Are pilchards really sardines?

I was writing about school dinners and how, on the whole, I enjoyed them… I had forgotten pilchards… Pilchards, those small headless and tailless fish served at school in a tomato sauce… with salad… salad comprising of limp lettuce leaves, slices of cucumber and slices of tomato… I can’t say that pilchards were my favourite dinner. I think to be fair to pilchards it was the horrid, metallic tasting tomato sauce.

Now sardines are another matter; when I was young  I don’t ever remember seeing sardines, those small members of the herring family, in fishmongers shops; I do remember having them in tins, preserved in oil. I liked sardines, in sandwiches or on toast. When I went abroad as a student then there were fresh sardines, delicious grilled and eaten with French bread and a glass or two of wine. Sardines began to appear in fishmongers, or maybe they always had been there and I’d never looked for them before.

I read of the shoals of pilchards which swam round Cornwall, and how watchers would be posted on the cliffs to look out for them so the fishermen could go out and catch them, of how the sea changed colour when they came, millions upon millions of tiny silver fish.  These small fish were once the mainstay of the Cornish fishing industry, giving work to thousands of men, and food on the table for their families. In 1871, for example over sixteen thousand tons were exported, having been sorted, salted and crated by the women working through mountains of fish in what were called the pilchard palaces. Apparently by the 1900’s the town of Newlyn alone processed thousands of tons of pilchards each year. However, tastes changed and more and more pilchards were consigned to tins, which is how I remember them. A hundred years after the boom years, only six (yes 6) tons of pilchards were landed in Cornwall. Newlyn, which had relied on the small fish, now had a museum at the Pilchard Works factory.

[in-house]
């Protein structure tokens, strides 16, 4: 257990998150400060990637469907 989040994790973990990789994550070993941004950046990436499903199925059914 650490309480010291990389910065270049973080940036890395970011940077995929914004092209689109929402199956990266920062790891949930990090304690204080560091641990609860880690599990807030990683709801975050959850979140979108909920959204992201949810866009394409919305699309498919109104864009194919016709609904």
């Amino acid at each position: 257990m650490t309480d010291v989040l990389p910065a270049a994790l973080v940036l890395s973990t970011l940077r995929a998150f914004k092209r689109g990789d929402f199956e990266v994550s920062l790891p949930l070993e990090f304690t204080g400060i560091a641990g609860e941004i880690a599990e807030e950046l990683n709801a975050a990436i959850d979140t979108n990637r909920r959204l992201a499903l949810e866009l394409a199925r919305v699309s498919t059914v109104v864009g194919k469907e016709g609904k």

Happily, the fashion for fresh, locally sourced, quality food (I hope it is more than just a fashion) means that fresh pilchards are back in the fishmongers, and back on people’s plates; although nowhere like the fishing fleets of the past, there are about a dozen boats which go out pretty regularly from Mevagissey and Newlyn. Pilchards which were selling at 1½p (0ne and a half pence) a kilo, are now selling at about £3 a kilo… things are looking up for the fishermen and their families in Cornwall.

So  back to the question about pilchards and sardines; apparently it depends on size – small one are less than 6 inches long, pilchards are longer… as simple as that…

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